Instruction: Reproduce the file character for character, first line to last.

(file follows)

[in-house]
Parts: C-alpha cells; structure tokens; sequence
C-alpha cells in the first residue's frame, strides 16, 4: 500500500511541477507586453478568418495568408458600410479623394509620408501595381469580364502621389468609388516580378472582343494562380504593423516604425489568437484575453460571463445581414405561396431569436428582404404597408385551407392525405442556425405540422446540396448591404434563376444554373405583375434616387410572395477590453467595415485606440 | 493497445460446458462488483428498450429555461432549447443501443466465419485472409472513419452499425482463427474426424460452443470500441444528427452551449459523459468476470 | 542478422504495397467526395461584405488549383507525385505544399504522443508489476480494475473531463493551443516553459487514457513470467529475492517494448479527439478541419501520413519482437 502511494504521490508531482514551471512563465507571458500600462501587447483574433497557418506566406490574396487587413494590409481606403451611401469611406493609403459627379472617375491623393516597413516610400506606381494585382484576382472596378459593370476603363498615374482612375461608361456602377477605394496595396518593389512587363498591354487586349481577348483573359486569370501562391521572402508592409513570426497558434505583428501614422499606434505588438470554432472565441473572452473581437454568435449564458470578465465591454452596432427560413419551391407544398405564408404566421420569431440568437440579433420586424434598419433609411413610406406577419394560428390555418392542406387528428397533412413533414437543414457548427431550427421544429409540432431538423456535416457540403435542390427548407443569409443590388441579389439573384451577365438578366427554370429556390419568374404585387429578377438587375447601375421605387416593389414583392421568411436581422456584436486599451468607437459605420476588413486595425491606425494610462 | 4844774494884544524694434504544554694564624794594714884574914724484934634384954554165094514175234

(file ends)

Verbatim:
[in-house]
Parts: C-alpha cells; structure tokens; sequence
C-alpha cells in the first residue's frame, strides 16, 4: 500500500511541477507586453478568418495568408458600410479623394509620408501595381469580364502621389468609388516580378472582343494562380504593423516604425489568437484575453460571463445581414405561396431569436428582404404597408385551407392525405442556425405540422446540396448591404434563376444554373405583375434616387410572395477590453467595415485606440 | 493497445460446458462488483428498450429555461432549447443501443466465419485472409472513419452499425482463427474426424460452443470500441444528427452551449459523459468476470 | 542478422504495397467526395461584405488549383507525385505544399504522443508489476480494475473531463493551443516553459487514457513470467529475492517494448479527439478541419501520413519482437 502511494504521490508531482514551471512563465507571458500600462501587447483574433497557418506566406490574396487587413494590409481606403451611401469611406493609403459627379472617375491623393516597413516610400506606381494585382484576382472596378459593370476603363498615374482612375461608361456602377477605394496595396518593389512587363498591354487586349481577348483573359486569370501562391521572402508592409513570426497558434505583428501614422499606434505588438470554432472565441473572452473581437454568435449564458470578465465591454452596432427560413419551391407544398405564408404566421420569431440568437440579433420586424434598419433609411413610406406577419394560428390555418392542406387528428397533412413533414437543414457548427431550427421544429409540432431538423456535416457540403435542390427548407443569409443590388441579389439573384451577365438578366427554370429556390419568374404585387429578377438587375447601375421605387416593389414583392421568411436581422456584436486599451468607437459605420476588413486595425491606425494610462 | 4844774494884544524694434504544554694564624794594714884574914724484934634384954554165094514175234